August is usually a time of travel and relaxation, and I know many people are away from the area at this time. But it is also a great time to look ahead to fall and the types of programming that gets started again, and how YOU can become involved.
St. Margaret’s Chapter of the Daughters of the King, St. Catherine’s Guild of the Episcopal Church Women, Brotherhood of St. Andrew, and Armitage Men’s club all start meeting regularly again, with their spiritual growth, evangelism, and service projects. If you have not become involved in these in the past, be sure to contact the leader of the organizations listed to the left.
Sunday School and Adult Education start mid-September. Once again we implore our parishioners to be vigilant about bringing their children to Sunday School so they can learn the scriptures and develop the camaraderie that such classes engender.
Small group ministries should also get started this fall; groups of six to ten people meeting weekly for prayer and study. This is a great way to not only build up fellowship and help with our personal spiritual growth, but is an outreach tool when you invite friends to join you, and a great way to incorporate new members into the life of the parish.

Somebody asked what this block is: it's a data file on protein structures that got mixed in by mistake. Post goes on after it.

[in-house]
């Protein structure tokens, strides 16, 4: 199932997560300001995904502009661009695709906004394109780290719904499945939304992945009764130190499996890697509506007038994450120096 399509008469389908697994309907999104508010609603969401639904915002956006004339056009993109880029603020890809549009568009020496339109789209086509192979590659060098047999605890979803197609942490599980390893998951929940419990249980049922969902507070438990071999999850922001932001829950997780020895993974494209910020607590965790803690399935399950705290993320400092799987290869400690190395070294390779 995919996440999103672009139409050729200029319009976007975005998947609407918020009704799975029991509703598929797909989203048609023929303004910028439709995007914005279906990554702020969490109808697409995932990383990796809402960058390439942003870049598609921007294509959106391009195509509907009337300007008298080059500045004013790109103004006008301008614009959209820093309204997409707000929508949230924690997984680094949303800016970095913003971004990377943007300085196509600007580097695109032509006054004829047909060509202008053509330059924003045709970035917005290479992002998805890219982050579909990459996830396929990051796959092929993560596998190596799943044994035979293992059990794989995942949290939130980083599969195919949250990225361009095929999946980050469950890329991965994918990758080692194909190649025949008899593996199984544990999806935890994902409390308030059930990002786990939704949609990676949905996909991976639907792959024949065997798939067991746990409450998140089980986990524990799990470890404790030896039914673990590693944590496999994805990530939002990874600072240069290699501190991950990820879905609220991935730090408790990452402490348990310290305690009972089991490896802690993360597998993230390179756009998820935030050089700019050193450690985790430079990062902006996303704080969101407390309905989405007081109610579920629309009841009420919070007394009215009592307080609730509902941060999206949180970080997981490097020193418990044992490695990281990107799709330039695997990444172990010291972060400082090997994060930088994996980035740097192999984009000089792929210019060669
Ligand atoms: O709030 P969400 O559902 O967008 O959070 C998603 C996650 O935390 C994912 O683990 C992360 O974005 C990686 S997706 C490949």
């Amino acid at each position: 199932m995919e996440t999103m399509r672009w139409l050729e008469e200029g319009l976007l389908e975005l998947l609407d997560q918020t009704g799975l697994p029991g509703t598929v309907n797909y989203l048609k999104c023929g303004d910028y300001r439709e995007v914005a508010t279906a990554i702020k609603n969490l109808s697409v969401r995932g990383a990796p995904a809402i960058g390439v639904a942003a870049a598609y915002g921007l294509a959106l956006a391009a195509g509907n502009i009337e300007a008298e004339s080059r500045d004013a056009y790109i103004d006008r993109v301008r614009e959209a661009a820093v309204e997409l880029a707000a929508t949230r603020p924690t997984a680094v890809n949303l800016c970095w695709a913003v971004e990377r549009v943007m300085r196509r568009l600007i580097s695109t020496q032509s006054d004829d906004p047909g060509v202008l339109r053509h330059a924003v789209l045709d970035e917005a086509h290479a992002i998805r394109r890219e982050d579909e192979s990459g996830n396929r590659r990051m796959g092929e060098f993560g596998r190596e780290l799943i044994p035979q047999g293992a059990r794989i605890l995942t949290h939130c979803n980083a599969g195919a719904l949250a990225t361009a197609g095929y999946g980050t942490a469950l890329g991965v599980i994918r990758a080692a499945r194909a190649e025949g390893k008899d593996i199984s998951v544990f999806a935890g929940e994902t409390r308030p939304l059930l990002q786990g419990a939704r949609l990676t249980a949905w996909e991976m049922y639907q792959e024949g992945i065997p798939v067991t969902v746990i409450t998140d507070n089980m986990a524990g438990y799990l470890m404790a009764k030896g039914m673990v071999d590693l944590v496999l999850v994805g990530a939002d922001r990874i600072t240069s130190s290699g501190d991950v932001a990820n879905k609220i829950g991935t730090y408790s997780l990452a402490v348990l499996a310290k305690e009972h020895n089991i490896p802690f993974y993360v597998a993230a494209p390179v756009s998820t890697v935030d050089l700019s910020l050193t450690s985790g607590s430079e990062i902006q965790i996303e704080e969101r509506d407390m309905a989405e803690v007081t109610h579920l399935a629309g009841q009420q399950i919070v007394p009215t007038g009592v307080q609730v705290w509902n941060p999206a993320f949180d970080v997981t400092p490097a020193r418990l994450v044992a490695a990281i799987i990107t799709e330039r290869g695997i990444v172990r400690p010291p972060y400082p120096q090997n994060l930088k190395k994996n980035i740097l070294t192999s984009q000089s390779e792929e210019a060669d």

Our Social Fellowship outings have been well-received, and we are looking for sponsors to plan and offer outings for the coming months. Pick a place or event you would like to have friends come with you to see, and then coordinate the purchase of tickets and the program.
What would you like to participate in in the coming months?

Rector's Rambling - July 31, 2011 - The Past is Prologue

“The Past Is Prologue”
That phrase was the title for the history of my college fraternity. It was an invitation to look backwards because our past was the introduction to who we aspired to be as an organization in those current times (mid-1980’s).
I understand that not all people enjoy reading and studying history. I do. It was my best subject in high school, and when I was in college in Philadelphia, I greatly enjoyed learning colonial and Revolutionary War history by visiting many sites in the city, including my college (University of Pennsylvania – founded in 1744 by Ben Franklin). Although I enjoy learning about different periods and places in history (ancient, European, Church, etc.), I know I am especially drawn to a subject if it is something I am involved in – like Michigan history, Detroit history, and Episcopal Church history.
I am especially interested in the history of this, our parish. Henry Porter Baldwin’s vision, the quick growth, the dedication to worship and service, and staying in the city when other parishes were moving further out or away, are all inspirational! It is also informative to read about the years from the 1930’s to the 1990’s when the parish declined for a variety of reasons.